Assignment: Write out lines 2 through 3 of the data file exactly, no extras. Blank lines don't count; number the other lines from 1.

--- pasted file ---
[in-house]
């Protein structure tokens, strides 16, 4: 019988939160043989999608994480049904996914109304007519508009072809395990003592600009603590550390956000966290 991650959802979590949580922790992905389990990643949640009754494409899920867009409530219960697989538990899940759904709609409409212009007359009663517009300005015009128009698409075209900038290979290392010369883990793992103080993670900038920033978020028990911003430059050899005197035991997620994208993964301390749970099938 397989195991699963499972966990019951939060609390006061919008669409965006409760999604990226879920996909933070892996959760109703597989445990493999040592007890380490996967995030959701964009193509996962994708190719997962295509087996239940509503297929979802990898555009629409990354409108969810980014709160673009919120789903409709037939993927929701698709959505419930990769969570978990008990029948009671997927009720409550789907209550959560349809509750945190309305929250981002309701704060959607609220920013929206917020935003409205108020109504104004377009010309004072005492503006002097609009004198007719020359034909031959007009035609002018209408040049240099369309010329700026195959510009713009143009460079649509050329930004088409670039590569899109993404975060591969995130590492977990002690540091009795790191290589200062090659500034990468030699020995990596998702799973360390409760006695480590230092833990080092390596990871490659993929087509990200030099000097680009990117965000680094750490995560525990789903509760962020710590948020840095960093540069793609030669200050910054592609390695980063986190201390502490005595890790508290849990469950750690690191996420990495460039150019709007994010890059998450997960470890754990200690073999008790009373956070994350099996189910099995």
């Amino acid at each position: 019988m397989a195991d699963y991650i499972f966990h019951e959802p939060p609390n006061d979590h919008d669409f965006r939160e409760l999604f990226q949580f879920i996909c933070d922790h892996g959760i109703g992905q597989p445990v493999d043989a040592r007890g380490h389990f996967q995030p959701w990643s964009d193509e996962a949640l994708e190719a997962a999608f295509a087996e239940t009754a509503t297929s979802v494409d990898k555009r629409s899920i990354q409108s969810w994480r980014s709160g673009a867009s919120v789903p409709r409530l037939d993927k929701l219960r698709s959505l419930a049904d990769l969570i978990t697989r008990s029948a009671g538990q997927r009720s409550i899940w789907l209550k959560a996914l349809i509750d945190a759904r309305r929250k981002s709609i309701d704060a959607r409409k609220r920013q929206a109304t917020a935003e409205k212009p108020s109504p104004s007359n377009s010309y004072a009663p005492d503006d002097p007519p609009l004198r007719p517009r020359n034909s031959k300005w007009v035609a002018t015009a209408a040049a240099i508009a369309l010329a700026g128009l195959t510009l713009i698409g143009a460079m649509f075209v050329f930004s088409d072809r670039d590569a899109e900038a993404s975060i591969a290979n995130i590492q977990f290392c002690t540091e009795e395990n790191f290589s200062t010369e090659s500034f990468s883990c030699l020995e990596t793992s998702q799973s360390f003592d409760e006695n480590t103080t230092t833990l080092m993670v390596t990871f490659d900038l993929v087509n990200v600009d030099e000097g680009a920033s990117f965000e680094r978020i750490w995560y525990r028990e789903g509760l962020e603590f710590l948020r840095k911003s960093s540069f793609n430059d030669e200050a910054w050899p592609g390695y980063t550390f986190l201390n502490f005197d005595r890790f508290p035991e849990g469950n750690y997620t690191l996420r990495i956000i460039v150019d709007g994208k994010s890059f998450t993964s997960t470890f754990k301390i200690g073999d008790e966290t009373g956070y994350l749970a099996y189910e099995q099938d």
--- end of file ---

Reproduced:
């Protein structure tokens, strides 16, 4: 019988939160043989999608994480049904996914109304007519508009072809395990003592600009603590550390956000966290 991650959802979590949580922790992905389990990643949640009754494409899920867009409530219960697989538990899940759904709609409409212009007359009663517009300005015009128009698409075209900038290979290392010369883990793992103080993670900038920033978020028990911003430059050899005197035991997620994208993964301390749970099938 397989195991699963499972966990019951939060609390006061919008669409965006409760999604990226879920996909933070892996959760109703597989445990493999040592007890380490996967995030959701964009193509996962994708190719997962295509087996239940509503297929979802990898555009629409990354409108969810980014709160673009919120789903409709037939993927929701698709959505419930990769969570978990008990029948009671997927009720409550789907209550959560349809509750945190309305929250981002309701704060959607609220920013929206917020935003409205108020109504104004377009010309004072005492503006002097609009004198007719020359034909031959007009035609002018209408040049240099369309010329700026195959510009713009143009460079649509050329930004088409670039590569899109993404975060591969995130590492977990002690540091009795790191290589200062090659500034990468030699020995990596998702799973360390409760006695480590230092833990080092390596990871490659993929087509990200030099000097680009990117965000680094750490995560525990789903509760962020710590948020840095960093540069793609030669200050910054592609390695980063986190201390502490005595890790508290849990469950750690690191996420990495460039150019709007994010890059998450997960470890754990200690073999008790009373956070994350099996189910099995």
């Amino acid at each position: 019988m397989a195991d699963y991650i499972f966990h019951e959802p939060p609390n006061d979590h919008d669409f965006r939160e409760l999604f990226q949580f879920i996909c933070d922790h892996g959760i109703g992905q597989p445990v493999d043989a040592r007890g380490h389990f996967q995030p959701w990643s964009d193509e996962a949640l994708e190719a997962a999608f295509a087996e239940t009754a509503t297929s979802v494409d990898k555009r629409s899920i990354q409108s969810w994480r980014s709160g673009a867009s919120v789903p409709r409530l037939d993927k929701l219960r698709s959505l419930a049904d990769l969570i978990t697989r008990s029948a009671g538990q997927r009720s409550i899940w789907l209550k959560a996914l349809i509750d945190a759904r309305r929250k981002s709609i309701d704060a959607r409409k609220r920013q929206a109304t917020a935003e409205k212009p108020s109504p104004s007359n377009s010309y004072a009663p005492d503006d002097p007519p609009l004198r007719p517009r020359n034909s031959k300005w007009v035609a002018t015009a209408a040049a240099i508009a369309l010329a700026g128009l195959t510009l713009i698409g143009a460079m649509f075209v050329f930004s088409d072809r670039d590569a899109e900038a993404s975060i591969a290979n995130i590492q977990f290392c002690t540091e009795e395990n790191f290589s200062t010369e090659s500034f990468s883990c030699l020995e990596t793992s998702q799973s360390f003592d409760e006695n480590t103080t230092t833990l080092m993670v390596t990871f490659d900038l993929v087509n990200v600009d030099e000097g680009a920033s990117f965000e680094r978020i750490w995560y525990r028990e789903g509760l962020e603590f710590l948020r840095k911003s960093s540069f793609n430059d030669e200050a910054w050899p592609g390695y980063t550390f986190l201390n502490f005197d005595r890790f508290p035991e849990g469950n750690y997620t690191l996420r990495i956000i460039v150019d709007g994208k994010s890059f998450t993964s997960t470890f754990k301390i200690g073999d008790e966290t009373g956070y994350l749970a099996y189910e099995q099938d």